A California District Attorney from the Democratic Party has initiated legal action against Sacramento, led by Democrats, accusing the city of neglecting the homeless situation, likening it to conditions in underdeveloped nations.
Sacramento County District Attorney Thien Ho, in a press conference on Tuesday, conveyed that his office is pursuing legal action against the city of Sacramento, citing violations of the state’s civic code. The lawsuit claims the city failed to address the rising public safety issues concerning the homeless population.
The document points out a significant increase of over 250% in Sacramento’s homeless population in the last seven years. It mentions that the city now has more homeless individuals than even San Francisco, drawing attention to the dire circumstances. The lawsuit stresses the difficult situation both the homeless and the general community are in.
Ho, during the press meet, lamented the repetitive nature of the problem, emphasizing the urgency for change. The suit mentions warnings sent earlier by both Judge Michael Bowman and District Attorney Ho about the growing number of tents near the courthouse, which they believed hindered access to justice.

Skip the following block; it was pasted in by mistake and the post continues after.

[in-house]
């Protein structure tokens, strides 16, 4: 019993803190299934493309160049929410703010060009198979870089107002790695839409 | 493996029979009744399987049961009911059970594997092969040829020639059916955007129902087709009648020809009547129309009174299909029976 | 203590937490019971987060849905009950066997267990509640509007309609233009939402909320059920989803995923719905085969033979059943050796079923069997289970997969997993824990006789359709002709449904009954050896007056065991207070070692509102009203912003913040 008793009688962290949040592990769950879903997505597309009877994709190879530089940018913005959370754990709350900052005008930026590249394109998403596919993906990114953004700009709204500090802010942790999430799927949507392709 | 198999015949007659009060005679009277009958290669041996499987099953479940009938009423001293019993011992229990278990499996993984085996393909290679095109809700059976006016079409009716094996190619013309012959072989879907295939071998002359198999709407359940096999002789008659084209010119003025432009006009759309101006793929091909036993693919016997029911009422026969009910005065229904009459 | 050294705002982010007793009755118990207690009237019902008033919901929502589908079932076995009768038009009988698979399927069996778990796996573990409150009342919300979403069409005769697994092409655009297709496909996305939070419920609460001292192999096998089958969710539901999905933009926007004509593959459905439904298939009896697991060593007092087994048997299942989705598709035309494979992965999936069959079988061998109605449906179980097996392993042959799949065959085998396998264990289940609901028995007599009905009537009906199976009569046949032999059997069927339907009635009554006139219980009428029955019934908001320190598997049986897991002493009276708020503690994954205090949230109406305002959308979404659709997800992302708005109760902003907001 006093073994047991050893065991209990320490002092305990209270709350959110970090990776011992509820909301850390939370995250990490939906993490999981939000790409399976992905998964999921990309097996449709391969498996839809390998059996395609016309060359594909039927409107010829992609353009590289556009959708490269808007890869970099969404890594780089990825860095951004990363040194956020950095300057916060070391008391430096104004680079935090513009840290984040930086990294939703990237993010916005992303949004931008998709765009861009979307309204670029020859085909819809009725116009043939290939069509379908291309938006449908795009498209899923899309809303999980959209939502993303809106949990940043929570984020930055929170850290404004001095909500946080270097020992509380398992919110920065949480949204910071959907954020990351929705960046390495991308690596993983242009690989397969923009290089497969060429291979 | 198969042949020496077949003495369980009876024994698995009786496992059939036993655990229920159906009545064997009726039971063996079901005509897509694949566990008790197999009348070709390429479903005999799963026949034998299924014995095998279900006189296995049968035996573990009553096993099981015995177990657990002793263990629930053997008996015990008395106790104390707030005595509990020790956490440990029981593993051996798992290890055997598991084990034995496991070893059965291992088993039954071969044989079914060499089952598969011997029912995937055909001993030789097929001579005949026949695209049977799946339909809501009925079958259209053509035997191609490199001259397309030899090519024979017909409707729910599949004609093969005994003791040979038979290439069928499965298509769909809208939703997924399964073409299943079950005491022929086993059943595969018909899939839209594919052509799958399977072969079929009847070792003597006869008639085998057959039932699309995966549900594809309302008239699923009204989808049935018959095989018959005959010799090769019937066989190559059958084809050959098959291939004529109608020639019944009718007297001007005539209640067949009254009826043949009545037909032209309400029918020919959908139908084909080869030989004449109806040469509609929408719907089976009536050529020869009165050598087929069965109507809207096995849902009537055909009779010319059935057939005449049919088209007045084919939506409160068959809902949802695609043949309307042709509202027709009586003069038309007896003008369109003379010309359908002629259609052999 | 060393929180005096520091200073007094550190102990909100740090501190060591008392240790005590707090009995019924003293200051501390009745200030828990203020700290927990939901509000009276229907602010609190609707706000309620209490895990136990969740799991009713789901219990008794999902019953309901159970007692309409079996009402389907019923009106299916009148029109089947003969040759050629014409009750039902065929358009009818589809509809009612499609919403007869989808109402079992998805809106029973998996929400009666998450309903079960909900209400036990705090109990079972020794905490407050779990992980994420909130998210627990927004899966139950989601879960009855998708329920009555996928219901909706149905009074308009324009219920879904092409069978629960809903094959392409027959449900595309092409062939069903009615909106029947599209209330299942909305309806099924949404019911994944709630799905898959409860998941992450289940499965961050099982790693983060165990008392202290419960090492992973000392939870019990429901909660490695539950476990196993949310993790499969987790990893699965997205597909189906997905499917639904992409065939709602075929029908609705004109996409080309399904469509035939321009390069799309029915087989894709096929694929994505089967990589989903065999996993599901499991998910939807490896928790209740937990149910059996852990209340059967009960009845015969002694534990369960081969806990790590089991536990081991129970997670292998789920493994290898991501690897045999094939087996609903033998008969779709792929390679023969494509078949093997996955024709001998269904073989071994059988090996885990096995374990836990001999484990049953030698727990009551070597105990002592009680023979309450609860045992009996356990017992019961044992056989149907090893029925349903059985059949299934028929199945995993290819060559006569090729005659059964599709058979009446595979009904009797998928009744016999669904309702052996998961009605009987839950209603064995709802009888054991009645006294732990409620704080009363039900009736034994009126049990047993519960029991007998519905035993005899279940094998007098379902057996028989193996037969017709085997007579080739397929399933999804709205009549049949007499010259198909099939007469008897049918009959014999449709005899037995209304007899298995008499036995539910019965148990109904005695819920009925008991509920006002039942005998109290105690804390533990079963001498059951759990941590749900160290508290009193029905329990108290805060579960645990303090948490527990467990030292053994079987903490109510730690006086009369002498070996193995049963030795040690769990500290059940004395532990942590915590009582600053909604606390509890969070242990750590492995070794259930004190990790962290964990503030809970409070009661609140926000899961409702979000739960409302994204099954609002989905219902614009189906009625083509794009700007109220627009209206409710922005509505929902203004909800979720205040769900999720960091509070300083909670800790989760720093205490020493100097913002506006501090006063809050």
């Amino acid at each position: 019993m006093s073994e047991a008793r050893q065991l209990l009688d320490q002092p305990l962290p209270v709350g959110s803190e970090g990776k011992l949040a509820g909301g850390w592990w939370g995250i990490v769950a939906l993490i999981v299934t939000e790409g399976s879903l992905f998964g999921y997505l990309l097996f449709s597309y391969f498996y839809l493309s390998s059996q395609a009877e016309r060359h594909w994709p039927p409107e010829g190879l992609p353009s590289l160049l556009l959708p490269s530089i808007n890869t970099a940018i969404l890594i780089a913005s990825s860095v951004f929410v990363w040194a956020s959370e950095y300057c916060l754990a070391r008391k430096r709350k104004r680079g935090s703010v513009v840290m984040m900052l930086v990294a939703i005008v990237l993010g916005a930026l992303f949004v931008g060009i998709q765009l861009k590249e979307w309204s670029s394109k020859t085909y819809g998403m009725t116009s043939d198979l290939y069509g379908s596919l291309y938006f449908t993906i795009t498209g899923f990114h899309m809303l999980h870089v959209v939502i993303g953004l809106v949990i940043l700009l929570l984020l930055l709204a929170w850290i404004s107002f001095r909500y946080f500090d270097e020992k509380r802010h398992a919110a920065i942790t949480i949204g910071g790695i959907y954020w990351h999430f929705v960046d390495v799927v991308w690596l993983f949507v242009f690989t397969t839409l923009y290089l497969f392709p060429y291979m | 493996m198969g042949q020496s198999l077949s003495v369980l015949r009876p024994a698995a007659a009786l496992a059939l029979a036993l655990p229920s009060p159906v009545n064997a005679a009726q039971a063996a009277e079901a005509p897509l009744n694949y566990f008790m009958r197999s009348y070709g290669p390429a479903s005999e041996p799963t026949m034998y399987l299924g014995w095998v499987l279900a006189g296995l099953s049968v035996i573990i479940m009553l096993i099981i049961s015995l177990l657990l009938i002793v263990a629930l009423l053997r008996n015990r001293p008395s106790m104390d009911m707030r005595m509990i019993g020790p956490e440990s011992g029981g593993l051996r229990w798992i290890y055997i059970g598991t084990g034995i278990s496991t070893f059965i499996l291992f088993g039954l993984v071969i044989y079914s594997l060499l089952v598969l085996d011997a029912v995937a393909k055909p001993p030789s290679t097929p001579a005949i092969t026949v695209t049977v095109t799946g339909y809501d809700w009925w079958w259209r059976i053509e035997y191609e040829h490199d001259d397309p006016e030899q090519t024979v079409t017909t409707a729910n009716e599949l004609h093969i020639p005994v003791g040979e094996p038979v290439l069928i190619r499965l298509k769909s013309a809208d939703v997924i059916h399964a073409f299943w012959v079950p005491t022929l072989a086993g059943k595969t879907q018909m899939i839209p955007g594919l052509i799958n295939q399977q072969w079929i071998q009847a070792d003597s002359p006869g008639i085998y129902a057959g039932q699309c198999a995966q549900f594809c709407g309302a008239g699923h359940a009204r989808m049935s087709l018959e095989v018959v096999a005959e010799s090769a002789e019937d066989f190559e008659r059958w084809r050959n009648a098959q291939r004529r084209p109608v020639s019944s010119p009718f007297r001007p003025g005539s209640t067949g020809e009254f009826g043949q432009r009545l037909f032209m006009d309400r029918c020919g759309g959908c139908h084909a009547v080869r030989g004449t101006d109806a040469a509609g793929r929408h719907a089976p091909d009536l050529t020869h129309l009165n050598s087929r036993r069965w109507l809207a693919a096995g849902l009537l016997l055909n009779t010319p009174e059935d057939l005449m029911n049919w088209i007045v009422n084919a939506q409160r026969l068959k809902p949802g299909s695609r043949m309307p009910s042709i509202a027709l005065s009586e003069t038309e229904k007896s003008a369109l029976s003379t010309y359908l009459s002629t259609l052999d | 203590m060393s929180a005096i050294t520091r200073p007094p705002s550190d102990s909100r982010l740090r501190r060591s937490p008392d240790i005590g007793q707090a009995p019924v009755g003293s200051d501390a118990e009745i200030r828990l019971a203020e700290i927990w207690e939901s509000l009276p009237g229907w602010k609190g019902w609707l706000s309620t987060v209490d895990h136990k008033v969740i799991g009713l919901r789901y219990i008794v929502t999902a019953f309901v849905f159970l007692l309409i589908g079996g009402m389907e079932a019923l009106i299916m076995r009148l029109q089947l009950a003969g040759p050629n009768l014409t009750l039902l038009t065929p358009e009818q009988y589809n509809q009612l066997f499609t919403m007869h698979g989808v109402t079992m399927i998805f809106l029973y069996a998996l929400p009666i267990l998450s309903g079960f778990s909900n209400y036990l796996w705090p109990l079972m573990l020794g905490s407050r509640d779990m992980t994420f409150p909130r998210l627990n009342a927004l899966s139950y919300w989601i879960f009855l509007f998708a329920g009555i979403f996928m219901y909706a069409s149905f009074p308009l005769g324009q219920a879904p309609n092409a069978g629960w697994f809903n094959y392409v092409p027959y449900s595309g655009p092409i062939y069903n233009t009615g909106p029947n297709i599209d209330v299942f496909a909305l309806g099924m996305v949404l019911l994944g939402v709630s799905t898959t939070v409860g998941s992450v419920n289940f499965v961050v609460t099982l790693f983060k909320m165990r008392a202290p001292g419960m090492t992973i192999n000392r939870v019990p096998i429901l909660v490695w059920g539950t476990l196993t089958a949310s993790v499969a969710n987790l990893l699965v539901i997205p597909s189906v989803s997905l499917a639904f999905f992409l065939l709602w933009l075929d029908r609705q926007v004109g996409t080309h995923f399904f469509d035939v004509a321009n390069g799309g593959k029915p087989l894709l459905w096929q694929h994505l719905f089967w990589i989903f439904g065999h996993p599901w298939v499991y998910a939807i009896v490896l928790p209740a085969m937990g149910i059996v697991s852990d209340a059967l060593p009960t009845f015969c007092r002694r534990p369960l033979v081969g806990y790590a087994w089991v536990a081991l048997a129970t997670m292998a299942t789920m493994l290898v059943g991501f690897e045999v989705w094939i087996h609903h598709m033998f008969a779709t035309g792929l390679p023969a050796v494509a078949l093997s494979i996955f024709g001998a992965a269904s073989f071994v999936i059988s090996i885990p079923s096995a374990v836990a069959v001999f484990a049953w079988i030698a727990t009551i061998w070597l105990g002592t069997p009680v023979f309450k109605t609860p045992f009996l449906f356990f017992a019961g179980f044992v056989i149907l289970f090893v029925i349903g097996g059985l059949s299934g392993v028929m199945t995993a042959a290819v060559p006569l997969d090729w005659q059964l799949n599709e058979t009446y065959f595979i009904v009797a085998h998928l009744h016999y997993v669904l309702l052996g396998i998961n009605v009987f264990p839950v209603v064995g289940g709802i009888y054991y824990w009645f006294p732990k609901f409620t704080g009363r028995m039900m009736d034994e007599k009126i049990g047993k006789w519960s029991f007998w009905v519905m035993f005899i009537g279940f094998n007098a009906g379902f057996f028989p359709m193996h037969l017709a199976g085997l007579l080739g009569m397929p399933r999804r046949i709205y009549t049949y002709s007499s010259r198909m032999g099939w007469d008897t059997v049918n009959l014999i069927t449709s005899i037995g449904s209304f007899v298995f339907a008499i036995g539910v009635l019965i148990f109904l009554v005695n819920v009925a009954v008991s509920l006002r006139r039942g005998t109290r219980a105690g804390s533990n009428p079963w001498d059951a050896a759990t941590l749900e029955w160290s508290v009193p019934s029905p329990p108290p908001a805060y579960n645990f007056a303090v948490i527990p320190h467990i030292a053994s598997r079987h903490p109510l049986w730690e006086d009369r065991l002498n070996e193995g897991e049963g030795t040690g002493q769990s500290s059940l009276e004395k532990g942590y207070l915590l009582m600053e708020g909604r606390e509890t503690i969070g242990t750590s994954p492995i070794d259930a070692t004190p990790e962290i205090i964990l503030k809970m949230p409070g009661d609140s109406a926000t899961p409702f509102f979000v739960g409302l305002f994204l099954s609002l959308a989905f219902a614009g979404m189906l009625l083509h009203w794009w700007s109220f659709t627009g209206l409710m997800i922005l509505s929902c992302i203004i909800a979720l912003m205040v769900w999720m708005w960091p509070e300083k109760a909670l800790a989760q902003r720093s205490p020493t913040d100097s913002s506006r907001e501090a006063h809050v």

According to the lawsuit, there have been daily disruptions involving aggressive behavior by homeless individuals, causing safety concerns for jurors, victims, and witnesses. In reply to this, Mayor Darrell Steinberg claimed measures were being taken, but the situation only worsened with incidents such as assaults and harassment occurring in the vicinity.
Ho also shared feedback from a community survey about the impact of major homeless encampments in Sacramento. The feedback was deeply troubling, with accounts of violent encounters, health hazards, and a perceived lack of assistance from the city officials. The lawsuit also notes the police’s seemingly relaxed enforcement of existing regulations on homeless encampments.
Highlighting the duration and depth of the crisis, Ho underscored the risks the homeless face, including exposure to extreme weather conditions. The lawsuit further sheds light on challenges within the homeless community, like high rates of sexual assault and prevalent mental health and addiction issues. The city’s expenditure on tackling homelessness and its efficacy is also questioned.
Previously, in August, Ho had warned city officials of potential charges if tangible changes weren’t seen within a month. Among his demands was the introduction of a daytime camping ban.
Reacting to the lawsuit, City Attorney Susana Alcala Wood criticized Ho’s approach, suggesting it lacked a collaborative spirit. Mayor Steinberg termed Ho’s move as a distraction but acknowledged the legitimacy of people’s grievances. Steinberg cited steps taken by the city, like the addition of emergency shelters and efforts for more affordable housing, urging regional leaders for collaboration over conflict.